Egyptians will begin electing the country's new parliament in April, President Mohamed Morsi has confirmed.
The vote is expected to last three months and will be held in four stages, with the first ballots set to be cast on April 27.
The announcement, made in a presidential decree, comes after the Shura Council, the upper house of parliament, adopted a new law, clearing the way for the president to set a date for the lower house election.
The legislation prevents members of parliament changing their political affiliation once elected. A third of the lower house is also designated for independents, while former members of the now defunct National Democratic Party are banned from politics for at least 10 years.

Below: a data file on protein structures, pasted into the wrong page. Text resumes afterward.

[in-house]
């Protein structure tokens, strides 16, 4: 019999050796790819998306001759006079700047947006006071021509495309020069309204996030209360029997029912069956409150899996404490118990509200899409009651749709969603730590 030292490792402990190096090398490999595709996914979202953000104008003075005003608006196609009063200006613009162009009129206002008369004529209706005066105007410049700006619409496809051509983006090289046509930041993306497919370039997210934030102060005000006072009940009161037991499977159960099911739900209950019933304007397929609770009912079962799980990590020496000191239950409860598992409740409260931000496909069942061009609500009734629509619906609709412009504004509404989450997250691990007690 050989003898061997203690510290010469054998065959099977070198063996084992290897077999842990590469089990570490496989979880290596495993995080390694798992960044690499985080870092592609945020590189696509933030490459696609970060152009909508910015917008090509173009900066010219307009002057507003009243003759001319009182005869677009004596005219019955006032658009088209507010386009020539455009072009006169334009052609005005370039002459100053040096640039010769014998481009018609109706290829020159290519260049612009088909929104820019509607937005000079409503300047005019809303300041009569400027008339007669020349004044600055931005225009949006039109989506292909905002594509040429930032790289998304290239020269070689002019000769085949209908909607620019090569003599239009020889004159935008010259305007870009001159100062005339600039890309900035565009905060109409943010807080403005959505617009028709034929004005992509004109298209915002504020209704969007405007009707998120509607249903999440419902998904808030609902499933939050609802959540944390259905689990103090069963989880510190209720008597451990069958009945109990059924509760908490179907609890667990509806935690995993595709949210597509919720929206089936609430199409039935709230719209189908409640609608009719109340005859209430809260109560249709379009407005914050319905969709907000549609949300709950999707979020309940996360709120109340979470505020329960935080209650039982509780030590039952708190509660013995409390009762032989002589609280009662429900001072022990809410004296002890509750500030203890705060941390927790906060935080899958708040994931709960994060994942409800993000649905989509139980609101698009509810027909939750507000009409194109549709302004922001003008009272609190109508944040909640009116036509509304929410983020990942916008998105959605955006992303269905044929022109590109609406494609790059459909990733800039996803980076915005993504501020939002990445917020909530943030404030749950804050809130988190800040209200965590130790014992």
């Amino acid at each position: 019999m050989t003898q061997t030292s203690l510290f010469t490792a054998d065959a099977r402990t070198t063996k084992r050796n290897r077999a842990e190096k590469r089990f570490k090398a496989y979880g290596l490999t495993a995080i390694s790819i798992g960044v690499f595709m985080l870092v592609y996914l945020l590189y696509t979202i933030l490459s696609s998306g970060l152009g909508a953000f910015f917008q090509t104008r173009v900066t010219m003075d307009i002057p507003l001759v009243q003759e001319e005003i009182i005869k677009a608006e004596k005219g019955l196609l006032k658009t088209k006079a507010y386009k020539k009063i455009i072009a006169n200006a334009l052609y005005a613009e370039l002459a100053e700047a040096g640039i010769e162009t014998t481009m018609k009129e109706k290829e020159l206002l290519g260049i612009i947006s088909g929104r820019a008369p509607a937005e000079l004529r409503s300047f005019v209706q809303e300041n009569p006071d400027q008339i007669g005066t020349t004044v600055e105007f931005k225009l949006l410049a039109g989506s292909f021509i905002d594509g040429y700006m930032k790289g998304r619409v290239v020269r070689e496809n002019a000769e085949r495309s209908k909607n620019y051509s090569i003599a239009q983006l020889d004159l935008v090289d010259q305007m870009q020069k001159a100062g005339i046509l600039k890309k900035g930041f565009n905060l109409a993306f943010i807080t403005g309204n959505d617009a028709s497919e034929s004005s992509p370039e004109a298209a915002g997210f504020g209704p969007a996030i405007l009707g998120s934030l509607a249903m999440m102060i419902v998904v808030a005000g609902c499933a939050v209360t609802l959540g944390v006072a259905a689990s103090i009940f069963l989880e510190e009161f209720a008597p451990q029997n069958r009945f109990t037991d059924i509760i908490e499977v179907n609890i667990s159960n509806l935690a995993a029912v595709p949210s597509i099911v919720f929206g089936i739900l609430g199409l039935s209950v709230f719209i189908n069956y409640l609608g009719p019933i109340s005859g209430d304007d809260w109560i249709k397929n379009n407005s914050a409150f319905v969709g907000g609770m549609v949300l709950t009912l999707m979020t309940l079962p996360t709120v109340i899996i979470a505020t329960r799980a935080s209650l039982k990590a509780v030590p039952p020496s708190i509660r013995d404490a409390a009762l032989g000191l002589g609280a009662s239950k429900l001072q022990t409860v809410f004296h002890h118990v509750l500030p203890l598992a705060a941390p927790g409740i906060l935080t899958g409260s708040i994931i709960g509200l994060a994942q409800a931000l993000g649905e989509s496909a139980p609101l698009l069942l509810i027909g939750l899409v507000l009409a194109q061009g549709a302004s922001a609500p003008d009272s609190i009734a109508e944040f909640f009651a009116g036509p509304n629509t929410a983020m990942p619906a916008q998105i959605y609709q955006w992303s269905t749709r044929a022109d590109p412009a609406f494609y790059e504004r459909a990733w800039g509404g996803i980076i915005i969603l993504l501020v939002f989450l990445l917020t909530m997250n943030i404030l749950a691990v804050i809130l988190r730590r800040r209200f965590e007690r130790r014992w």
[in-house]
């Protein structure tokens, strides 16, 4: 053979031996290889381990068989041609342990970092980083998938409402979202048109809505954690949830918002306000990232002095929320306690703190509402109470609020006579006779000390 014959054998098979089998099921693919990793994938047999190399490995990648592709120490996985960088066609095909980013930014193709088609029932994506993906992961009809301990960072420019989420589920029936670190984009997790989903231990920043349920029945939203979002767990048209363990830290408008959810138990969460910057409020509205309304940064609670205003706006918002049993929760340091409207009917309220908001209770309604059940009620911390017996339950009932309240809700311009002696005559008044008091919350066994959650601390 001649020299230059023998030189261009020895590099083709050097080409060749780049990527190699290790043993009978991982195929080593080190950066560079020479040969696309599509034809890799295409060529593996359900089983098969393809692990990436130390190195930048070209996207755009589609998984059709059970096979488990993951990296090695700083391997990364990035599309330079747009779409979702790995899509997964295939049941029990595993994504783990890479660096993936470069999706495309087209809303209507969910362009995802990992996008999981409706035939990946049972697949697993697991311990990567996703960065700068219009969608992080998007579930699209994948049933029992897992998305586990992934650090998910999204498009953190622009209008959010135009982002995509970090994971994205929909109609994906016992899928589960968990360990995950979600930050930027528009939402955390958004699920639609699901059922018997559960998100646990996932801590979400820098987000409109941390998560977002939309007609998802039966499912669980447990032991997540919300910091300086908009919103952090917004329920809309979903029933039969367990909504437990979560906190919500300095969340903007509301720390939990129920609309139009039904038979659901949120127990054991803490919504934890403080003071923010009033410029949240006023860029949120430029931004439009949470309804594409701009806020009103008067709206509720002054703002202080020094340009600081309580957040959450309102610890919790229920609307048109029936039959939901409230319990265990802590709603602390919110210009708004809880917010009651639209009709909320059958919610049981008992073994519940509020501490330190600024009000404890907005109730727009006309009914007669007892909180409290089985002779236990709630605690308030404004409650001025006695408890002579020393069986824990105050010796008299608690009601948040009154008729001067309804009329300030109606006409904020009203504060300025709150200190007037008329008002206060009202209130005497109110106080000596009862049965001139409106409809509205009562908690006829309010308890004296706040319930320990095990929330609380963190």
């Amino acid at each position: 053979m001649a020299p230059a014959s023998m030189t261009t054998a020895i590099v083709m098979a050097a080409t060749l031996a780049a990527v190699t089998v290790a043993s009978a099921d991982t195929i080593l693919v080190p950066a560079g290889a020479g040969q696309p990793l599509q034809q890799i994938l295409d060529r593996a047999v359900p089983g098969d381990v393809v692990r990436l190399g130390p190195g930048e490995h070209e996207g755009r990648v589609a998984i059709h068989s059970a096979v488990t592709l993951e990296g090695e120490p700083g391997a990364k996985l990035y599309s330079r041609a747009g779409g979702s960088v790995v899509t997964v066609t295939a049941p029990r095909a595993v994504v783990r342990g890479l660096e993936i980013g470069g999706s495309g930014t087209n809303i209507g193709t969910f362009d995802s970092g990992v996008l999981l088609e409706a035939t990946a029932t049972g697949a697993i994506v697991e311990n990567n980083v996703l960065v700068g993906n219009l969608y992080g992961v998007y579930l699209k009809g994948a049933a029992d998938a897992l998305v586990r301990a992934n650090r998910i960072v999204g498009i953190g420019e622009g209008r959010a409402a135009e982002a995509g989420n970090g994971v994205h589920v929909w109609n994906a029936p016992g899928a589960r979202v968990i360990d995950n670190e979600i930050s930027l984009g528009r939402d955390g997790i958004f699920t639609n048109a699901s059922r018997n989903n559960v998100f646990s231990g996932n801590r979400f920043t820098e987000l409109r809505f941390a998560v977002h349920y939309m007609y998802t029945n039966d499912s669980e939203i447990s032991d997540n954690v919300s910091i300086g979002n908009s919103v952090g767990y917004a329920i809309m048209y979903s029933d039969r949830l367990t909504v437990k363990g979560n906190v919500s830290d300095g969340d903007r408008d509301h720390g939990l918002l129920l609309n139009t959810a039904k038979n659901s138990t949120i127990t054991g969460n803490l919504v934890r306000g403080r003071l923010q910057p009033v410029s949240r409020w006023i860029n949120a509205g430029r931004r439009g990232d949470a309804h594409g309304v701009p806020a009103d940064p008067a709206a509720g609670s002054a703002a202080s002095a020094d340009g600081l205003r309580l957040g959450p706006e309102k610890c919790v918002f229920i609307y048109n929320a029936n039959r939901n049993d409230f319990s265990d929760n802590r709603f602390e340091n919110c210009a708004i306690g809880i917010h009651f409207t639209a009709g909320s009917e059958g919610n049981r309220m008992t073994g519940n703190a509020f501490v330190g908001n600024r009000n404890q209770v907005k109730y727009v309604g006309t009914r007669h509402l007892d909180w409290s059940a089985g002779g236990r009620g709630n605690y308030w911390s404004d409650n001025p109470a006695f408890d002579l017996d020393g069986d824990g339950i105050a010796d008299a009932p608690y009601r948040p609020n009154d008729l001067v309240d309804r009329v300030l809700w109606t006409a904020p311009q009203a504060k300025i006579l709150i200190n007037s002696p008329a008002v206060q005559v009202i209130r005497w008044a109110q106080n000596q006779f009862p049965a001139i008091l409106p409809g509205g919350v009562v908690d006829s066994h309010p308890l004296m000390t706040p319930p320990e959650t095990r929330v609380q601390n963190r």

President Morsi and his Muslim Brotherhood hope the election will bring an end to violent protests that have gripped the country for many months.
Some campaigners have demanded concessions from the president, while others want him removed from power altogether, claiming his party is monopolising power.
The Muslim Brotherhood accuses the opposition of trying to overthrow the first democratically elected leader in Egypt's 5,000-year history.
The elections will be held in phases in different regions of the country because of a shortage of poll supervisors.
The last lower house election lasted from late November 2011 until January the following year.